HALIFAX—The owner of a lobster pound in Nova Scotia who was convicted of illegally selling lobster harvested by Mi’kmaq fishers has been fined and temporarily banned from working in the Nova Scotia industry.
Judge Tim Landry on Monday fined Shen Ren Zheng and his company, Guang Da International, $50,000 each and prohibited Zheng from buying, selling, trading, or possessing any fish harvested off Nova Scotia for the next two months.
The Digby provincial court judge also ruled that the company’s lobster shipment—seized at the airport during a 2017 sting operation—will be forfeited, and that Zheng must report details of his commercial activities to the federal Fisheries Department for the next two years if he returns to the industry.
Landry concluded the shipping of the lobster caught by the Indigenous fishers was an intentional act and “the potential for lucrative profits obviously existed for the accused in this case.”
Zheng and his company were found guilty in August of illegally selling lobster harvested under communal food, social and ceremonial licences, including lobster caught by Sipekne’katik First Nation fishers.
Lobster from food, social and ceremonial fisheries cannot be legally sold or traded and buyers can be fined up to $100,000. The ceremonial fisheries are separate from moderate livelihood fisheries that operate outside the federally regulated season.
There was no evidence presented in court indicating any money had changed hands between buyers and sellers of the lobster caught in the ceremonial fishery. The small-scale fishery, however, has drawn criticism from non-Indigenous fishers in southwestern Nova Scotia, who have called for stricter controls on illegal sales of the harvest from St. Marys Bay.
The sentencing came after months of tensions between Indigenous and non-Indigenous fishers over the self-regulated, moderate livelihood fishery that Sipekne’katik First Nation launched in September in the bay.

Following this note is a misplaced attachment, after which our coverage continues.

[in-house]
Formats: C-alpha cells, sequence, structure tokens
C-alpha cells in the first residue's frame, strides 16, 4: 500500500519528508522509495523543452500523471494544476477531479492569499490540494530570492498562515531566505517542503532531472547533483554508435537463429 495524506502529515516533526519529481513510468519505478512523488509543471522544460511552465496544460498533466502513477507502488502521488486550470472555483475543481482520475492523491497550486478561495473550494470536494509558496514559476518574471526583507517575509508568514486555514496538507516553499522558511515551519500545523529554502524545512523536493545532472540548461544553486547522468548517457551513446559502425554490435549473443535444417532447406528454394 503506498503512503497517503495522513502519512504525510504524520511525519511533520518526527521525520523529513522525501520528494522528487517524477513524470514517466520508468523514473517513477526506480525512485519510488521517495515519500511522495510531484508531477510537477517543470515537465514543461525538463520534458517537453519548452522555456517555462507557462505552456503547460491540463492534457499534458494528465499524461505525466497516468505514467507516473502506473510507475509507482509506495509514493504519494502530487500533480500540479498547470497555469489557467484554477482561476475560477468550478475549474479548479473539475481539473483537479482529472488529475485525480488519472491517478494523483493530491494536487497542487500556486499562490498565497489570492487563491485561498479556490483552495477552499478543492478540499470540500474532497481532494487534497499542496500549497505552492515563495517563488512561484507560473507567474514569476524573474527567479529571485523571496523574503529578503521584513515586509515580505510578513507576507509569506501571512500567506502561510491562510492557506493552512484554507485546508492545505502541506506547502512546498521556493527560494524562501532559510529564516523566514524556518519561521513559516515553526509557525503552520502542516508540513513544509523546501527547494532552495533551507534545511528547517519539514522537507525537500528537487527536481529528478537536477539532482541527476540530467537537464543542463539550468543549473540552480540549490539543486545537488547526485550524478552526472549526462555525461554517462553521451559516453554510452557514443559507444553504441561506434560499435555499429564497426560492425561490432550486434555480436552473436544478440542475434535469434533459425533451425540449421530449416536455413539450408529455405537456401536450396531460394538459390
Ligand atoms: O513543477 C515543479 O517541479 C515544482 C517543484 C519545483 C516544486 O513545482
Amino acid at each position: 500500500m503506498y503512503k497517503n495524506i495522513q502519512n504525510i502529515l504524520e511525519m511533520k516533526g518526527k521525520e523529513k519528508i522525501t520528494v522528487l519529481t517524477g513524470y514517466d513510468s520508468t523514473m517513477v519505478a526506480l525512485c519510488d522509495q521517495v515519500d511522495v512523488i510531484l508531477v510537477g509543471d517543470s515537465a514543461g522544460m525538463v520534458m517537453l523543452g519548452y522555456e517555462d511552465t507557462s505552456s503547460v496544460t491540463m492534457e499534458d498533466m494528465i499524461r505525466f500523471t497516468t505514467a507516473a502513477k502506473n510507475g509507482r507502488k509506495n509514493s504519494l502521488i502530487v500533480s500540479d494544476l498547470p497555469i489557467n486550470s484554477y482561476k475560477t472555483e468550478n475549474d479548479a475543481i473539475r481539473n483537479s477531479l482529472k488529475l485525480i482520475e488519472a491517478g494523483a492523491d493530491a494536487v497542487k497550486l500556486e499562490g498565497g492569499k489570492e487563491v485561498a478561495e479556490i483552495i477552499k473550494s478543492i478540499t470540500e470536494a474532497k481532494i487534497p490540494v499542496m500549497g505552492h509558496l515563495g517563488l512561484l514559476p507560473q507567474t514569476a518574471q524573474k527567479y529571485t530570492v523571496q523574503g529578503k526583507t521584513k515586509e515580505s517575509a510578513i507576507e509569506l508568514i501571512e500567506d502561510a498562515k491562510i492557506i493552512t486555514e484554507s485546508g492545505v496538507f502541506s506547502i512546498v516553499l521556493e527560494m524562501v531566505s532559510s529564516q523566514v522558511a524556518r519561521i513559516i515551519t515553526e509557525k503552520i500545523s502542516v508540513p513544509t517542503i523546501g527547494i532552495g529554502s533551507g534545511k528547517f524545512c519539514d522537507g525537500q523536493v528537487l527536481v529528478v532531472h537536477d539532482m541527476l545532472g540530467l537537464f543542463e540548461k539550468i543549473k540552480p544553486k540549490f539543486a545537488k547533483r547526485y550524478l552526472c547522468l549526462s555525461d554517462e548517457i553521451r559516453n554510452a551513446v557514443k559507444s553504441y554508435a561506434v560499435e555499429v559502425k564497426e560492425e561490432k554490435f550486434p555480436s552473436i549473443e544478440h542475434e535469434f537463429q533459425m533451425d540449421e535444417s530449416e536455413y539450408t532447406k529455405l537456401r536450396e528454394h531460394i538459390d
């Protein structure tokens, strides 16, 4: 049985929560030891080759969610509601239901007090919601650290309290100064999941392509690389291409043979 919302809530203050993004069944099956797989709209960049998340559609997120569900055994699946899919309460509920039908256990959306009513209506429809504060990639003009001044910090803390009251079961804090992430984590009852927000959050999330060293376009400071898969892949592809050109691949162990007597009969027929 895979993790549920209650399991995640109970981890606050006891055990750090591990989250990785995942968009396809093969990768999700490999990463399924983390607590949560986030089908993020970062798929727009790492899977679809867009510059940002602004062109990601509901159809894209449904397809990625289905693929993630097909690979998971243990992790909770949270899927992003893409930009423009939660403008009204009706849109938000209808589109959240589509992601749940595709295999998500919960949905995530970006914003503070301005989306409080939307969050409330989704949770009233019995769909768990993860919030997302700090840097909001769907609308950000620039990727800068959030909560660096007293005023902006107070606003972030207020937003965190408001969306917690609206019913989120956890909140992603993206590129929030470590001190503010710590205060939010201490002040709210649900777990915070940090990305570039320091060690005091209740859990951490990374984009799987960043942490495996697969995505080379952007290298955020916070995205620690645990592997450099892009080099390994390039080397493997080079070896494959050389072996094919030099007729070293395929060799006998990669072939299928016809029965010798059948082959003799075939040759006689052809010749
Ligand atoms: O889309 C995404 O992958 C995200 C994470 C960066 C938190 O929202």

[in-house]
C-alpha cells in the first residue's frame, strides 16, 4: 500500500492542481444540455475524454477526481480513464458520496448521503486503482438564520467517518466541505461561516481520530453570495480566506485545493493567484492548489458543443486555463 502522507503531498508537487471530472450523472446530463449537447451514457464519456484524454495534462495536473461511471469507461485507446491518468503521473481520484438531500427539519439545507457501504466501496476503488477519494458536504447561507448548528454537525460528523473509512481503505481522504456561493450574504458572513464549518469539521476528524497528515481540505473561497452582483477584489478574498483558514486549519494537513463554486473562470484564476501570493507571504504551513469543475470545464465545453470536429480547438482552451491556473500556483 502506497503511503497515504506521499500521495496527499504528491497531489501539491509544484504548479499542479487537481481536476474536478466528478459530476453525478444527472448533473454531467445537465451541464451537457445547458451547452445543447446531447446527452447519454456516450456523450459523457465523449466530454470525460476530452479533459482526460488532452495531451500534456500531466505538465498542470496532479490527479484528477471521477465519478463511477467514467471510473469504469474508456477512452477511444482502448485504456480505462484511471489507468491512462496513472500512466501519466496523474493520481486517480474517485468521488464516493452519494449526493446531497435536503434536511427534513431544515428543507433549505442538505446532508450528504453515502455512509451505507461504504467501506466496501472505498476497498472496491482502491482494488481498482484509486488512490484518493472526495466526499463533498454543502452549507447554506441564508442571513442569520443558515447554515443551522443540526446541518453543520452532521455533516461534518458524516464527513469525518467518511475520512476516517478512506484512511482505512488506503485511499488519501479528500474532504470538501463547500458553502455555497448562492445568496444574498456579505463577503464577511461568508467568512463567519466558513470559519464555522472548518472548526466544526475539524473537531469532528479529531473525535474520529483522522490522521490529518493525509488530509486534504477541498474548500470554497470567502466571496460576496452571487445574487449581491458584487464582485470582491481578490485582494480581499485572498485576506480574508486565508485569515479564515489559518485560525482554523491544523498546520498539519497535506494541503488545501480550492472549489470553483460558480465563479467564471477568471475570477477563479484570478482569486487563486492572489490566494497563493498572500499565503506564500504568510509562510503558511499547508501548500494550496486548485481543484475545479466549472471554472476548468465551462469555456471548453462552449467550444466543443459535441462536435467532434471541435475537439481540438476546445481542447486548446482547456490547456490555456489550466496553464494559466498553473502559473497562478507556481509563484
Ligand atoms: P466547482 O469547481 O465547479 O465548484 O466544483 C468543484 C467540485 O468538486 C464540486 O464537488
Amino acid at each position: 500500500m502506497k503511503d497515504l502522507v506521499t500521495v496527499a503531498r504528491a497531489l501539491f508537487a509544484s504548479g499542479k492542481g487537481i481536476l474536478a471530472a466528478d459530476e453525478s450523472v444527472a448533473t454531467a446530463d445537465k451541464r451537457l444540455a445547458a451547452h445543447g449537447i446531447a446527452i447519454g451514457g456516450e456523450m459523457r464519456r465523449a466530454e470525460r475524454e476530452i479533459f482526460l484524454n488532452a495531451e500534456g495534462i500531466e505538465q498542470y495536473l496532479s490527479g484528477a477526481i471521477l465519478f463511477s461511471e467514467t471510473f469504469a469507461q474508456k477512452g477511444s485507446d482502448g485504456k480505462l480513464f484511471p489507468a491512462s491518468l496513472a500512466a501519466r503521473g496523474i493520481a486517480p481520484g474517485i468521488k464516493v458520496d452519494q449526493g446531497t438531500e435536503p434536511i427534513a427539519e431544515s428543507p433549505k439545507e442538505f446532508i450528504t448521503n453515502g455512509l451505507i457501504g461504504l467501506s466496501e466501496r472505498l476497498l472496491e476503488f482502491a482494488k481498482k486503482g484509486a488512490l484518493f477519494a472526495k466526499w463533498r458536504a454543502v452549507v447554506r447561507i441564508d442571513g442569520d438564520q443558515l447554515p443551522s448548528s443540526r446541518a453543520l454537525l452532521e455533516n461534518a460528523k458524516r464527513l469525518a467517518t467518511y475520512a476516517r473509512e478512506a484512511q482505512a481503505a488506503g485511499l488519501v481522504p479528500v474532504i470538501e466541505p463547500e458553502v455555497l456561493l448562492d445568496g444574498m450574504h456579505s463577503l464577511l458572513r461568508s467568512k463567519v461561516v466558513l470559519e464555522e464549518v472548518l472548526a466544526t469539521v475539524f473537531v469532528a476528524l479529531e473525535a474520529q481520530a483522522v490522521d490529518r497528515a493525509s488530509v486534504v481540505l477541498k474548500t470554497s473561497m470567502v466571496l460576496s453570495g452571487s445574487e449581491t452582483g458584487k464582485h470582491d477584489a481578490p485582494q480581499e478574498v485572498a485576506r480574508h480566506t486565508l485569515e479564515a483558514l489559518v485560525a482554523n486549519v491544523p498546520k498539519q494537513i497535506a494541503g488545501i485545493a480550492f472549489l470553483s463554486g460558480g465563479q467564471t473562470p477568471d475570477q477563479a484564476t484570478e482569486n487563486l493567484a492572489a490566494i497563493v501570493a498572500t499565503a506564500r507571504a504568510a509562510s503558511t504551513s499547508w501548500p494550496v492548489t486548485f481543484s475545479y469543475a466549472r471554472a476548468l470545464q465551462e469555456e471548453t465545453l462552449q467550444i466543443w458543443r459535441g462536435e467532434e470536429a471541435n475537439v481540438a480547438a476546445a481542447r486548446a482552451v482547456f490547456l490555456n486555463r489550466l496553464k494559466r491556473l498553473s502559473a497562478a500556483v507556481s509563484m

Crown prosecutor Mark Stares had asked during a sentencing hearing on Nov. 12 for a fine between $50,000 to $75,000 for Zheng and the firm he owns. “This was an ongoing commercial scheme that was in reality, a ruse to cover up black market dealings,” Stares said at the time. “Those who work in regulated industries … have the responsibility to obey all the rules.”
Stares said in an email that the original charges stemmed from an October 2017 operation by federal Fisheries officers in St. Marys Bay. He said officers attached tracking devices to 73 lobster.
The officers followed Zheng’s truck containing 15 of these specially tagged lobsters to the Halifax airport, where they halted and seized the shipment before it was put on a flight bound for China. Prosecutors say the shipment was valued at approximately $50,000.
Speaking through a Mandarin translator, Zheng told the court on Monday the incident has had a major impact on him and his business, adding that his company is being auctioned off by the bank and he has declared personal bankruptcy.
He asked the judge to reduce the fine, in consideration of his personal finances. He said he’s been unable to operate his factory since the pandemic and is currently unemployed.
Landry said he would permit 24 months for Zheng to pay the fines, and he said the ability to pay a fine is only one factor in determining the sentence.
“The court found in the commission of this offence, an intentional, illegal act in a regulatory regime. The penalty cannot simply be the cost of doing business,” the judge said.
By Michael Tutton